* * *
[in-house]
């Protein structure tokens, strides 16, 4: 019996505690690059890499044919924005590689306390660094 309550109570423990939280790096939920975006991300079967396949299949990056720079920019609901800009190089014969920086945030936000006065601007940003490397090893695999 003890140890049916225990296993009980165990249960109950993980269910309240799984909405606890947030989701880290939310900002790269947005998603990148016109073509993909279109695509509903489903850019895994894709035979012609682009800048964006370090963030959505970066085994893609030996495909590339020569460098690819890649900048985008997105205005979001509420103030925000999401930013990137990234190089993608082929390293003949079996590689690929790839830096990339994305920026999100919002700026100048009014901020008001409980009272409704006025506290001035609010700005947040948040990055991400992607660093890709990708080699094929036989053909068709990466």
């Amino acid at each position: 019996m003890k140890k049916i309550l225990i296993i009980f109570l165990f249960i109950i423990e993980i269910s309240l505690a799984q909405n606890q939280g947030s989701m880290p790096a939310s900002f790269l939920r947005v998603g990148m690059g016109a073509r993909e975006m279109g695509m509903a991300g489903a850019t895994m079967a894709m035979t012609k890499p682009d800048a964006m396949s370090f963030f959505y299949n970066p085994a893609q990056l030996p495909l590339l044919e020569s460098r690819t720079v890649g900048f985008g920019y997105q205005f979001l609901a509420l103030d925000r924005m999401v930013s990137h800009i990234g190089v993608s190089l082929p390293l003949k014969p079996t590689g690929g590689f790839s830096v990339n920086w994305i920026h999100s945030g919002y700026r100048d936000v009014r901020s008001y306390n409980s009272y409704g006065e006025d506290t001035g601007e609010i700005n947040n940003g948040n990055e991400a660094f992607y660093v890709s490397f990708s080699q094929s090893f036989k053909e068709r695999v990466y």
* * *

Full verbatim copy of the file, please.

[in-house]
């Protein structure tokens, strides 16, 4: 019996505690690059890499044919924005590689306390660094 309550109570423990939280790096939920975006991300079967396949299949990056720079920019609901800009190089014969920086945030936000006065601007940003490397090893695999 003890140890049916225990296993009980165990249960109950993980269910309240799984909405606890947030989701880290939310900002790269947005998603990148016109073509993909279109695509509903489903850019895994894709035979012609682009800048964006370090963030959505970066085994893609030996495909590339020569460098690819890649900048985008997105205005979001509420103030925000999401930013990137990234190089993608082929390293003949079996590689690929790839830096990339994305920026999100919002700026100048009014901020008001409980009272409704006025506290001035609010700005947040948040990055991400992607660093890709990708080699094929036989053909068709990466």
């Amino acid at each position: 019996m003890k140890k049916i309550l225990i296993i009980f109570l165990f249960i109950i423990e993980i269910s309240l505690a799984q909405n606890q939280g947030s989701m880290p790096a939310s900002f790269l939920r947005v998603g990148m690059g016109a073509r993909e975006m279109g695509m509903a991300g489903a850019t895994m079967a894709m035979t012609k890499p682009d800048a964006m396949s370090f963030f959505y299949n970066p085994a893609q990056l030996p495909l590339l044919e020569s460098r690819t720079v890649g900048f985008g920019y997105q205005f979001l609901a509420l103030d925000r924005m999401v930013s990137h800009i990234g190089v993608s190089l082929p390293l003949k014969p079996t590689g690929g590689f790839s830096v990339n920086w994305i920026h999100s945030g919002y700026r100048d936000v009014r901020s008001y306390n409980s009272y409704g006065e006025d506290t001035g601007e609010i700005n947040n940003g948040n990055e991400a660094f992607y660093v890709s490397f990708s080699q094929s090893f036989k053909e068709r695999v990466y």